Your weekly, stream-of-consciousness hello.
Hello and Happy Sunday, folks!
Not a whole bunch to say in the preamble this week – I appreciated those who reached out to me independently about last week’s edition. I would love to say that you won’t see more “special issues” like that in the future, but my gut tells me that may not be true. I’d love to be wrong.
Life continues to be good - I celebrated my 3 year anniversary at my day job this week, literally my favorite job I’ve ever had, so that’s a nice little milestone to hit.
Did not get to make it out to the movies this week, but Friday night, Sam and I did sit down and watch Pokemon: Detective Pikachu.
I admit, it was more out of a weird curiosity than anything else (I haven’t seriously played a Pokemon game since the first two hit my Freshman year of High School), but Ryan Reynolds didn’t disappoint, and the CG used both for the creatures and the city scapes was really stellar.
Besides, what other movie will give you British acting legend Bill Nighy saying terms like “Pokemon” and “Mewtwo”?
Every week, I’ll toss a few thoughts out on what I felt the biggest story of the week was.
Folks, I’m pretty sure I don’t understand modern business at all. And at no point was that clearer than when I read the New York Times story about Uber’s Quarterly Results…a $5.2 Billion loss.
Yep, that’s right folks - Uber, the company which will completely revolutionize transportation lost more money than many companies have made, or will ever make…and they’re still not sure how they’re going to turn a profit. Like, ever.
That’s something that is so strange to me about modern business: the idea of building up a name, building up notoriety, and then taking investor funds and burning the crap out of them on their way towards…well, who the hell knows.
It’s basically as if someone took the old business model of South Park’s Underwear Gnomes and decided to apply it to the real world.
(Things aren’t much better for Lyft, btw. Per that same article, they lost a relatively smaller $644 Million.)
A bunch of cool links what I read this week, typically culled from my ever-growing Instapaper queue.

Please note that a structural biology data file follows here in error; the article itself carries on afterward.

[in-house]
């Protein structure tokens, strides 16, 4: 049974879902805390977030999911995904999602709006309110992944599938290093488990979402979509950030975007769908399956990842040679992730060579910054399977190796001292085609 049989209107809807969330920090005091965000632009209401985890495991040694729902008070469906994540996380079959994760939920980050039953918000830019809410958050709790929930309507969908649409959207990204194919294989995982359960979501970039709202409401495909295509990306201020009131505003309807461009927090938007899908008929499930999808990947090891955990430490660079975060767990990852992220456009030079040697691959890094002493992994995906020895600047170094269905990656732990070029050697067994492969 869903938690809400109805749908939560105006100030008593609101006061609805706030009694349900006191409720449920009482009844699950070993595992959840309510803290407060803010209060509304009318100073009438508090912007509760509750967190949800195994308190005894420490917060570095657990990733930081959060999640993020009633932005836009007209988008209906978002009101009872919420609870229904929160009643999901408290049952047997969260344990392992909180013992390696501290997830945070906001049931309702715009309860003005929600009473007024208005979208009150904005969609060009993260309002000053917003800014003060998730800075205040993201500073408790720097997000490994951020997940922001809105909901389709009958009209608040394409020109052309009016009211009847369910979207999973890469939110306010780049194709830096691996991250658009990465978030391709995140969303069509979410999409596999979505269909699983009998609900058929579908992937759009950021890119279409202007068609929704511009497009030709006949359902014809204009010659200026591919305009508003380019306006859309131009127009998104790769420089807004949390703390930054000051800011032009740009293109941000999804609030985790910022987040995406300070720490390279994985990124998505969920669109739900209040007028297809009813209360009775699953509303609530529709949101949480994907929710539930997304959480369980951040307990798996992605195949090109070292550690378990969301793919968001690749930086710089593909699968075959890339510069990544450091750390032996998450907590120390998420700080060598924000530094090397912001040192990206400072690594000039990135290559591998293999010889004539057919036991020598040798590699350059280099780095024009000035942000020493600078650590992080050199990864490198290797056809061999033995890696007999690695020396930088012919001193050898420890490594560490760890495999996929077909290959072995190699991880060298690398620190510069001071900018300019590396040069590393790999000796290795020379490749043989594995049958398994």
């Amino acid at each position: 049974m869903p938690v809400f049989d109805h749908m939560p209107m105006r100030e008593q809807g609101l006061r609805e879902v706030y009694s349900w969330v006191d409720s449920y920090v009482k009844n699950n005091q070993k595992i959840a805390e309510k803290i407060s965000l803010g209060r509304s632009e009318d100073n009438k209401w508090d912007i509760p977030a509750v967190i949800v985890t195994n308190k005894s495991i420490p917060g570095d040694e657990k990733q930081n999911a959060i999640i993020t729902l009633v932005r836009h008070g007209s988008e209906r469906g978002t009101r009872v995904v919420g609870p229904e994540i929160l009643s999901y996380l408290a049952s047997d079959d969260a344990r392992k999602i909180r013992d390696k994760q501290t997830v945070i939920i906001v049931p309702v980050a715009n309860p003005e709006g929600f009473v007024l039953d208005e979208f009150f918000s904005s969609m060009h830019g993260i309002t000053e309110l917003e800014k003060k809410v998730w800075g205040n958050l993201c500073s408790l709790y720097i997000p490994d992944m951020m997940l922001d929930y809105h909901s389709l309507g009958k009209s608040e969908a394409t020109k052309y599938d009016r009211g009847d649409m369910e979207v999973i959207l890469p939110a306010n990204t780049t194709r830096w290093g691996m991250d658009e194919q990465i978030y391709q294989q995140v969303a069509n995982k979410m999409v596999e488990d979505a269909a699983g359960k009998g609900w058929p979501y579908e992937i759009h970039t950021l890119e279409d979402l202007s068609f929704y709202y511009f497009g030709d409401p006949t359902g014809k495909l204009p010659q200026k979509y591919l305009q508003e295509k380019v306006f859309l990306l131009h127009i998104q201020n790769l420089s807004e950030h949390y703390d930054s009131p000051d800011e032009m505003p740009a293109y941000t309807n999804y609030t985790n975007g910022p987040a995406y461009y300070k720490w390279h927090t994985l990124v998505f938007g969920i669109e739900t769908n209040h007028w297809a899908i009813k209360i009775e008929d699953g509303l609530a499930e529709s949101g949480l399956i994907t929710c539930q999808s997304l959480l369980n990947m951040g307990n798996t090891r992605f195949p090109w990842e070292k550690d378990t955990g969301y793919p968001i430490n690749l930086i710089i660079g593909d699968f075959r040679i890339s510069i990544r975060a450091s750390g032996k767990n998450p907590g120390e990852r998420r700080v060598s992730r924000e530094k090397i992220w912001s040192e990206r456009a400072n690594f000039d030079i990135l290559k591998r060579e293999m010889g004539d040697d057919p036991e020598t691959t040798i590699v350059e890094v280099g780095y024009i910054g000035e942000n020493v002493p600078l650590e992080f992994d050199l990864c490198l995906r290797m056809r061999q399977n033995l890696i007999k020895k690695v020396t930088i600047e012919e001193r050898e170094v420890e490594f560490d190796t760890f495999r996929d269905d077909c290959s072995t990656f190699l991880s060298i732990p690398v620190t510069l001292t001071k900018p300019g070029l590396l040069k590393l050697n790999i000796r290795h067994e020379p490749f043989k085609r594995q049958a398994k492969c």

Every week, I’ll make a recommendation of something to read, to watch, or to listen to. I’ll even link to where you can check it out.
This week’s recommendation: Wild and Crazy Guys: How the Comedy Mavericks of the ’80s Changed Hollywood Forever
This was my Summer beach read a few weeks back, and the more that the book has stayed with me, I knew I had to recommend it.
I grew up as somewhat of a nerd (SHOCK! HORROR!) and one of my big interests as a kid - and even now, if I’m honest - was watching classic episodes of Saturday Night Live on reruns via Comedy Central. My favorite class is probably the early-to-mid 90’s group, including Dana Carvey, Mike Meyers, Adam Sandler, Chris Farley and others, but I was always very intrigued by the 70’s and 80’s eras of SNL.
One of my blindspots, however, has always been many of those comedy movies.
With Wild and Crazy Guys: How the Comedy Mavericks of the ’80s Changed Hollywood Forever, you’re thrust headlong into the rise of many of these SNL legends, as they go from improv, to SNL, to Hollywood stardom - names like John Belushi, Chevy Chase, Bill Murray, Steve Martin, and Eddie Murphy are covered, as are their many ups and downs, both on screen and behind the scenes. (The book starts off with a fist fight between Murray and Chase, for example.
Written by Empire writer Nick de Semlyen, the book is a breezy, enjoyable read, and I really recommend it, if you - like me - love reading about the ups and downs of creative eras like this one.
Onward to another week, friends. Keep your friends close, your enemies closer, and your pets even closer than that. Let’s hope for a good one for all of us, yeah?
And don’t let the bastards keep you down.